A brand new Windows 10 mega update is on the way – but Microsoft warns the software upgrade may crash some devices.
The update is the second planned major change to the operating system this year and offers repairs for bugs and some new features.
But Microsoft admits the update will not check if devices have enough spare disk space to handle the changes and will leave those that have too little space crashed.
Unfortunately, comes with no information about how to recover a crashed device or how much disk space is needed to complete the job.
The last mega update earlier in 2018 needed 16Gb for 32-bit machines and 20Gb for 64-bit devices.
Tidying a hard disk
This should not be a problem for users with large hard disks, but those with thin clients or embedded systems may struggle to cope.
Microsoft could easily have written code for the update to check disk sizes before installing to stop the software crashing devices while leaving a ‘sorry we couldn’t update your system’ message.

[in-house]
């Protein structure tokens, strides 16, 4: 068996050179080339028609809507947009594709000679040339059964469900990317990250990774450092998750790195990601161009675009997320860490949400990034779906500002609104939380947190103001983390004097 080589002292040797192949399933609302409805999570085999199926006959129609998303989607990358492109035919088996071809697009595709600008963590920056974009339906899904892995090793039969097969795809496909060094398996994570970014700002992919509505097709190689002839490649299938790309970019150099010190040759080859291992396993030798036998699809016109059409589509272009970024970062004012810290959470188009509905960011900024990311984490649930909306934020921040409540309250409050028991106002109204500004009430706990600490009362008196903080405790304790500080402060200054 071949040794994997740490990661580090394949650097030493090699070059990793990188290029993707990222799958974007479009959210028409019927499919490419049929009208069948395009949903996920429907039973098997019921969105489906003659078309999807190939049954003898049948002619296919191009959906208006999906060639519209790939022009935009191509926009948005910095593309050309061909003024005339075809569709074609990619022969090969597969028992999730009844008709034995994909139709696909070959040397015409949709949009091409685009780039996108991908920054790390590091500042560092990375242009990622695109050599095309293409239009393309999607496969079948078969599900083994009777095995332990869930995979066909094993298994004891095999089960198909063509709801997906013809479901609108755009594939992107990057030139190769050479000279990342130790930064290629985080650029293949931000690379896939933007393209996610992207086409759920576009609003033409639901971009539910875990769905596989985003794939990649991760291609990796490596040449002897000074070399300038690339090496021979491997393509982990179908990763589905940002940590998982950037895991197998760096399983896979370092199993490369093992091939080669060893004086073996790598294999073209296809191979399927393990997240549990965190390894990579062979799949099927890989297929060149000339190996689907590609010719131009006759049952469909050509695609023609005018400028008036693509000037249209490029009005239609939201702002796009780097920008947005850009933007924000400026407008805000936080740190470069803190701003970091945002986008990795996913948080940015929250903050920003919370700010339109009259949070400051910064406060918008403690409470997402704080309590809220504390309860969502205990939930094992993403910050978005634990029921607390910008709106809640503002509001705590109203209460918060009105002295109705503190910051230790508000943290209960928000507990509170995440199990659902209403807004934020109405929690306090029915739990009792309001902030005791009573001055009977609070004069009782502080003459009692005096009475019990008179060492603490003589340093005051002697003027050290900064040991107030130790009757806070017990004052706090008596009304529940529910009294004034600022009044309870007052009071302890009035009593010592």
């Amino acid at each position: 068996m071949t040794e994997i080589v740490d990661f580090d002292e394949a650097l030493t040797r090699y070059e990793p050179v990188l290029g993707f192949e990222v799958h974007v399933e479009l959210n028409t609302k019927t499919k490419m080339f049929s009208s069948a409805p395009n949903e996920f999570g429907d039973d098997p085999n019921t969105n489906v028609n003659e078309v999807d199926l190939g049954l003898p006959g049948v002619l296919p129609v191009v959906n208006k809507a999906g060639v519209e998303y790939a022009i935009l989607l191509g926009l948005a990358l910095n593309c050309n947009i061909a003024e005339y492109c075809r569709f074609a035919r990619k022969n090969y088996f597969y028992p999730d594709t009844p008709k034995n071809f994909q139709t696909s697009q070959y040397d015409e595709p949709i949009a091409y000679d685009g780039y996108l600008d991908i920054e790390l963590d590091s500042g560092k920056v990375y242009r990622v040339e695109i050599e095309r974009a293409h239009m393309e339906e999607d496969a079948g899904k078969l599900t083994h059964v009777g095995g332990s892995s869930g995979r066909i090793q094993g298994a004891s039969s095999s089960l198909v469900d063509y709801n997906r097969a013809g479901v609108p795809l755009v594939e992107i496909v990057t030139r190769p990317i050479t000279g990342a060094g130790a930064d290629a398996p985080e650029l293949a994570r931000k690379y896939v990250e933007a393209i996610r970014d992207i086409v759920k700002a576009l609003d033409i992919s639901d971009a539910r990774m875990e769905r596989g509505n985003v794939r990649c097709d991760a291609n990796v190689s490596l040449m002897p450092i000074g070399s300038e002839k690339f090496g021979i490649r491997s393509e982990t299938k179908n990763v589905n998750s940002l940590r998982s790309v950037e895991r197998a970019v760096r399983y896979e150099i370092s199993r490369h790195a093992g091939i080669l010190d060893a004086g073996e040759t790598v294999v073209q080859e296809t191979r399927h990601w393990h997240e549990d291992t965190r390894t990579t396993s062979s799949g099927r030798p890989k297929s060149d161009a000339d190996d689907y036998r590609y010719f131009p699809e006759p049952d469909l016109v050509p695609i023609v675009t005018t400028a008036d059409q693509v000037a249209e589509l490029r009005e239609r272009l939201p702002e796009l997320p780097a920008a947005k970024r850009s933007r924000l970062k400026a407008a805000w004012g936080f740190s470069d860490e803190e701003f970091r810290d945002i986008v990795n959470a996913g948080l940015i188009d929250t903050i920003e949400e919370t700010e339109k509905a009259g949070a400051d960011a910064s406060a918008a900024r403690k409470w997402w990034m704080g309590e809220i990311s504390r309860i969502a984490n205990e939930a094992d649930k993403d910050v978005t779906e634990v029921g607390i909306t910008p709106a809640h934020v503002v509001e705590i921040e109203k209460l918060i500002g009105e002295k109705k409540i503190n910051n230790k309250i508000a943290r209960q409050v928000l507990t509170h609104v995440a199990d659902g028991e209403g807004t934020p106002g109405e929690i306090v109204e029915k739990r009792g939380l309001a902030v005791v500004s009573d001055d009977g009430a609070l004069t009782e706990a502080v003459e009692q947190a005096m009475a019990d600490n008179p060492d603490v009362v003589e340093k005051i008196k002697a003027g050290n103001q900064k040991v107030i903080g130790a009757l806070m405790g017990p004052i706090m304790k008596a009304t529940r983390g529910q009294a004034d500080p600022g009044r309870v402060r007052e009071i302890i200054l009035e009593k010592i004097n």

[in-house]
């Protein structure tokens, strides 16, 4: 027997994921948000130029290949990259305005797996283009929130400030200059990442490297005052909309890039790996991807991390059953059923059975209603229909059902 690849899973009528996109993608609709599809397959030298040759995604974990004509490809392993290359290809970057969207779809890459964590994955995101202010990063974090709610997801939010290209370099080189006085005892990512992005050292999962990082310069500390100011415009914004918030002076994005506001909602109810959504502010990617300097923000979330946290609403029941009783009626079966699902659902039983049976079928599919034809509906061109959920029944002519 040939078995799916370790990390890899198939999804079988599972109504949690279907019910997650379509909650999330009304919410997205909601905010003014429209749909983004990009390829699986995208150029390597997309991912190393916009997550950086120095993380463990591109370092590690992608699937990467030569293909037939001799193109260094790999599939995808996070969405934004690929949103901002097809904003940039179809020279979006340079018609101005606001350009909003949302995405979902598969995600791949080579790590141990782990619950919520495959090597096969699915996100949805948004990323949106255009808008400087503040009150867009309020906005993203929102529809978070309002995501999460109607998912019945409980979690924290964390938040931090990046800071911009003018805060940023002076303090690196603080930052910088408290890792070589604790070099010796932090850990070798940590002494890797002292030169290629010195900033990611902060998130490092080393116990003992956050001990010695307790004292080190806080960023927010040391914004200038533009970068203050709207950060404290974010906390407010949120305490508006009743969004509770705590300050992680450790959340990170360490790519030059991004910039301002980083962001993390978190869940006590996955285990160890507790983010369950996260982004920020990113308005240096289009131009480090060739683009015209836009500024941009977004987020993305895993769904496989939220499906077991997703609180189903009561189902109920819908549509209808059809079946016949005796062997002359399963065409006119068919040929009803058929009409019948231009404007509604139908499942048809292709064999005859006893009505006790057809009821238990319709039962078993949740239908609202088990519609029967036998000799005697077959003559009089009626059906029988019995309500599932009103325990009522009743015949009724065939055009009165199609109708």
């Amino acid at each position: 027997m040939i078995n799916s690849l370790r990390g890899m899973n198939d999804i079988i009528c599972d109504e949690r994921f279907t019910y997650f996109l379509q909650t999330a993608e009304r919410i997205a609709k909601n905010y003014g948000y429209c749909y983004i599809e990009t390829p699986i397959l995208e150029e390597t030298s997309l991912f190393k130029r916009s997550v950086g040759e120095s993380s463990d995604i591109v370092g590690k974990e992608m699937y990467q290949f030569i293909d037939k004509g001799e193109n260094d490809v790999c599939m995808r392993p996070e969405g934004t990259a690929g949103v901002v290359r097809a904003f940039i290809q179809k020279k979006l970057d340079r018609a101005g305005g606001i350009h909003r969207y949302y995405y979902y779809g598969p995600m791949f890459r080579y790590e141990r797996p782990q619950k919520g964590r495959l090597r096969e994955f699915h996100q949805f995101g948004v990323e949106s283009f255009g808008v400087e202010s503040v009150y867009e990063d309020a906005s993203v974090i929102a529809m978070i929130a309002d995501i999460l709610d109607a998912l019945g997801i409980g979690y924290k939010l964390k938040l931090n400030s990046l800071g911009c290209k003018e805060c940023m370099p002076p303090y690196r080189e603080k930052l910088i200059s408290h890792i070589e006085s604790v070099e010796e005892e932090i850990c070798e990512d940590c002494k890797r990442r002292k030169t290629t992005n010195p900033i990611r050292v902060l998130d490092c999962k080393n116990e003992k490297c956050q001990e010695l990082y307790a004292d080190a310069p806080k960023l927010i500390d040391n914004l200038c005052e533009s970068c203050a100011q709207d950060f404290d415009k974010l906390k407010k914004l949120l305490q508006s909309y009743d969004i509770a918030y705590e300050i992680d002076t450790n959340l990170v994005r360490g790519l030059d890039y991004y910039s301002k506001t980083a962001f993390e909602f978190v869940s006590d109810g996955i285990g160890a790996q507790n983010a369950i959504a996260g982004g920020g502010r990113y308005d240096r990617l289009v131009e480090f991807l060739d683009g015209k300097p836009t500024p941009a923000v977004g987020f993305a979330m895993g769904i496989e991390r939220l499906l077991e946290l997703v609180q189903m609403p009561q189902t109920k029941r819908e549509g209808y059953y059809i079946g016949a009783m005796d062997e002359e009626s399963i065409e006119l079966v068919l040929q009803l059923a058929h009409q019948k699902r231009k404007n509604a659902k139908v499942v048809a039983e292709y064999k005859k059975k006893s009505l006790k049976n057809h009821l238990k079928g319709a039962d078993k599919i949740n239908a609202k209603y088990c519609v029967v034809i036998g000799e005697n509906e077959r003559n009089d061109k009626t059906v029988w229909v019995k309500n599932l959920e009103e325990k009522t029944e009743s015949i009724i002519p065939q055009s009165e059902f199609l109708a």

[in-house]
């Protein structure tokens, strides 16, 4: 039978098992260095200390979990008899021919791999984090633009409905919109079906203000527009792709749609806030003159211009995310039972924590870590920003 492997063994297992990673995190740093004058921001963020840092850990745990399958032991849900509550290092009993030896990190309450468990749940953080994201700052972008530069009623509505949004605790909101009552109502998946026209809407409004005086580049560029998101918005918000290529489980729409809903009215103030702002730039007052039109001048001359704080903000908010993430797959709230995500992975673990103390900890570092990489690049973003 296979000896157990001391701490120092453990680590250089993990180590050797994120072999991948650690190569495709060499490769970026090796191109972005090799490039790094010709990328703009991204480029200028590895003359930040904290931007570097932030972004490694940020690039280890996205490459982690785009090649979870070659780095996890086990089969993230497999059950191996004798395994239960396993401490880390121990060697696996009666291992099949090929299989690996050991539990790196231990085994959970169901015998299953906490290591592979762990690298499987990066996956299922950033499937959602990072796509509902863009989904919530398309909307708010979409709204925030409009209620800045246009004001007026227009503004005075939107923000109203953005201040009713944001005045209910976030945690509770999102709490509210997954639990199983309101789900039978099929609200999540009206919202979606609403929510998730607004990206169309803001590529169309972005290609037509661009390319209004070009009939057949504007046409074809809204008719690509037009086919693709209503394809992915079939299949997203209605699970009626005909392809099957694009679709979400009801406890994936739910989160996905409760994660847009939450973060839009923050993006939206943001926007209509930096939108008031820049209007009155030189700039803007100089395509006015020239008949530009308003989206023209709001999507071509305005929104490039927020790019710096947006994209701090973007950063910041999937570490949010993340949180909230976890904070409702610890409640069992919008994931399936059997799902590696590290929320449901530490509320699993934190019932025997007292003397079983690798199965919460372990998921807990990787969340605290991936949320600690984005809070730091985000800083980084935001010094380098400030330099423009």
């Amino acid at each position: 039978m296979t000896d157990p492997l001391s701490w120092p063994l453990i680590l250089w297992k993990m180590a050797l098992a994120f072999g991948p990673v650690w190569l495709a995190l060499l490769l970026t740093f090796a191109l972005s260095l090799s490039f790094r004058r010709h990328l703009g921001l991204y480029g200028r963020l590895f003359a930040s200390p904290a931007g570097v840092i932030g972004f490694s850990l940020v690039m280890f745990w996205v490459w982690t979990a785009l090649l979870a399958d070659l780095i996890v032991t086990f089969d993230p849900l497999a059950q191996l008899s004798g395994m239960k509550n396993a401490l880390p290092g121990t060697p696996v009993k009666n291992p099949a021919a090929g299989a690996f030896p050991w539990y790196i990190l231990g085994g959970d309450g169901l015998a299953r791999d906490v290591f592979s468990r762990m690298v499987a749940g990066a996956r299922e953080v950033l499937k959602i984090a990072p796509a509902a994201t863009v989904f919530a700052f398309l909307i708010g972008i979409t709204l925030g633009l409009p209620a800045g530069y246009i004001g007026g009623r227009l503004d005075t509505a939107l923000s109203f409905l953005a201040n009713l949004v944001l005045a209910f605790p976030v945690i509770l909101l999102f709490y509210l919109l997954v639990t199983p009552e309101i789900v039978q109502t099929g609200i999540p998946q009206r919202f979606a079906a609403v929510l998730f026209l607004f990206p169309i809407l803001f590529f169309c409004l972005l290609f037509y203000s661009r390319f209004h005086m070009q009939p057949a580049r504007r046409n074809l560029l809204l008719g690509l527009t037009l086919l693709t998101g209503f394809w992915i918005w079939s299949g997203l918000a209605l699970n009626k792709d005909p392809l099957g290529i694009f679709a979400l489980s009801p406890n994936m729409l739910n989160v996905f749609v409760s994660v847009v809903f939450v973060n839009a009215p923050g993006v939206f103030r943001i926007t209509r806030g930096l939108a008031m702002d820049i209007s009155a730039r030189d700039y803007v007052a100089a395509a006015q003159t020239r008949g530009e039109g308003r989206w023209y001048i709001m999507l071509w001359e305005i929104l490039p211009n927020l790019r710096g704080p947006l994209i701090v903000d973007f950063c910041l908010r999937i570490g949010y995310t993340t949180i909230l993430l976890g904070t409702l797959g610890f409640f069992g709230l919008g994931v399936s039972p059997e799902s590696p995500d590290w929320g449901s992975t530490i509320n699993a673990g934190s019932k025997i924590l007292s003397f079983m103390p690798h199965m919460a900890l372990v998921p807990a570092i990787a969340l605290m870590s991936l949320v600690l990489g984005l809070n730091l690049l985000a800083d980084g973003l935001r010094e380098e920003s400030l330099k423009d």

Instead, the corporation suggests Windows users should tidy their hard disks.
- The advice includes:
- Deleting temporary files
- Deleting downloaded files
- Emptying the Recycle Bin
- Uninstalling redundant or unused apps
- Moving critical data to other storage space
Another option is activating the built-in Storage Sense app.
Using Storage Sense
Located in Settings > System > Storage, the app automatically frees up disk space. By clicking ‘Change how we free up space automatically’, it’s possible to alter some of the rules for deleting files.
Be careful to check download and temporary folders do not contain any files that may be needed by Windows 10 or other apps before deleting.
Microsoft is relying on users to read the warning and act before the update is delivered, which seems unlikely for millions of Windows users worldwide. The online help article was last updated on September 17.
Microsoft rarely announces when user operating systems are updated and how the changes will impact devices and data.
Although security and software updates are vital to the smooth running of a device, the company has a track record of leaving users in the dark and sometimes dealing with operating system crashes.